Celebrate Life! Cancer Survivors Embrace Life

ThinkstockPhotos-152958002The first Sunday in June is a very special and inspiring day for thousands of people who are living with a history of cancer – from the moment of diagnosis through the remainder of life.

National Cancer Survivors Day is an annual “Celebration of Life” held every year in hundreds of communities around the world. It’s a celebration for those who survived cancer, their family members, friends or anyone else who has been tied to a cancer survivor. The day provides a way to connect with each other, celebrate milestones and recognize those who have supported cancer survivors throughout their journey. It’s also a day to draw attention to the ongoing challenges of cancer survivorship – lack of resources, research and overall support to improve cancer survivors’ quality of life.

The stereotype is that a cancer diagnosis means life is over but that’s not the case for thousands of survivors. Survivors use National Cancer Survivors Day to show the world that life after a cancer diagnosis can be rewarding and inspiring. Thanks to advances in cancer prevention, early detection, treatment and follow-up care, more people than ever are surviving cancer.

As part of University of Cincinnati Cancer Institute’s Survivorship Program, Women’s Center providers, patients and their caregivers are educated about the short and long-term effects of cancer treatment, evidence-based interventions to address these effects, surveillance and prevention strategies and cancer rehabilitation approaches with the overall goal of patients living a fulfilling life.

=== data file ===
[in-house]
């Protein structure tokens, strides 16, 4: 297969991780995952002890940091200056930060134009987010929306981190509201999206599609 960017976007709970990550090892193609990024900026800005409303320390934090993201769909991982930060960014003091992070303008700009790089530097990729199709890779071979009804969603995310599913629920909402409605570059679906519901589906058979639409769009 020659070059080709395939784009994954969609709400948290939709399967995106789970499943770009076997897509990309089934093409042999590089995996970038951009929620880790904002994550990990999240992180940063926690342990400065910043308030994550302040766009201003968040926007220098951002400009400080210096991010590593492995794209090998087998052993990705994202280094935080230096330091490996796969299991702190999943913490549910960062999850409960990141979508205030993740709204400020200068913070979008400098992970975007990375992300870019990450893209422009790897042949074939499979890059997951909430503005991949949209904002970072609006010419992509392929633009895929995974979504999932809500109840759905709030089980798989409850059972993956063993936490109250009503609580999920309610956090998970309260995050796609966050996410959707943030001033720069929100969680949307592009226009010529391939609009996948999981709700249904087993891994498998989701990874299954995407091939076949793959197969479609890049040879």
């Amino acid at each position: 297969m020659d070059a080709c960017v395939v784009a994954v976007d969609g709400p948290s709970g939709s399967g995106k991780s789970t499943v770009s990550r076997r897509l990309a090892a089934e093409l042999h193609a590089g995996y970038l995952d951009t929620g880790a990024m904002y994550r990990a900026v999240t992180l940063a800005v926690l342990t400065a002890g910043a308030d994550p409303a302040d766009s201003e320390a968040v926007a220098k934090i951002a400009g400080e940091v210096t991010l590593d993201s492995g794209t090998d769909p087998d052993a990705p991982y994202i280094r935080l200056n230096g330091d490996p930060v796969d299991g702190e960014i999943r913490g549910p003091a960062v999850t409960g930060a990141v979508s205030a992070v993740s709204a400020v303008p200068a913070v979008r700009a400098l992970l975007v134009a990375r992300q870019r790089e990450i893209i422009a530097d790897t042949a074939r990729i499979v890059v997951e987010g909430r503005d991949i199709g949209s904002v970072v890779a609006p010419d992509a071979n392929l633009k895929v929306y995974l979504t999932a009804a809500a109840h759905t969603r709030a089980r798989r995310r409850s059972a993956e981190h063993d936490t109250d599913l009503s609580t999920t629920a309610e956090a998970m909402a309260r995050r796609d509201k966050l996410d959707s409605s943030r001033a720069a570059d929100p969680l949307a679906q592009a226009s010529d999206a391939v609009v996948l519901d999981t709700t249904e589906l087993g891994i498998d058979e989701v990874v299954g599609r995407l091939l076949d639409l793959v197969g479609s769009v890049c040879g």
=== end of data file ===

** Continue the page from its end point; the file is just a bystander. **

For more information on cancer survivorship and support groups offered by UC Health, visit uchealth.com/cancer.

What can you do to celebrate National Cancer Survivor’s Day?

Join the American Cancer Society’s Cancer Prevention Study-3. CPS-3 is a study conducted by the American Cancer Society for individuals who have not been previously diagnosed with cancer. It aims to better understand how lifestyle factors impact cancer risk. Though it is a 20-year study, commitment is minimal. Participants are only asked to complete an initial exam and fill out questionnaires every two to three years. Learn more: cancer.org

Commit to keeping an open dialogue with your primary care provider. After completing cancer treatment, many patients are reluctant to continue talking about cancer with their primary care providers or internal medicine physicians. However, studies have shown that cancer survivors are at greater risk for developing secondary diseases. It’s vital to continue having open communication with your physicians. The Women’s Center is here to help connect the dots and transition patients forward from cancer, with the best care and attention possible.

Learn more about National Cancer Survivor’s Day by visiting ncsd.org.

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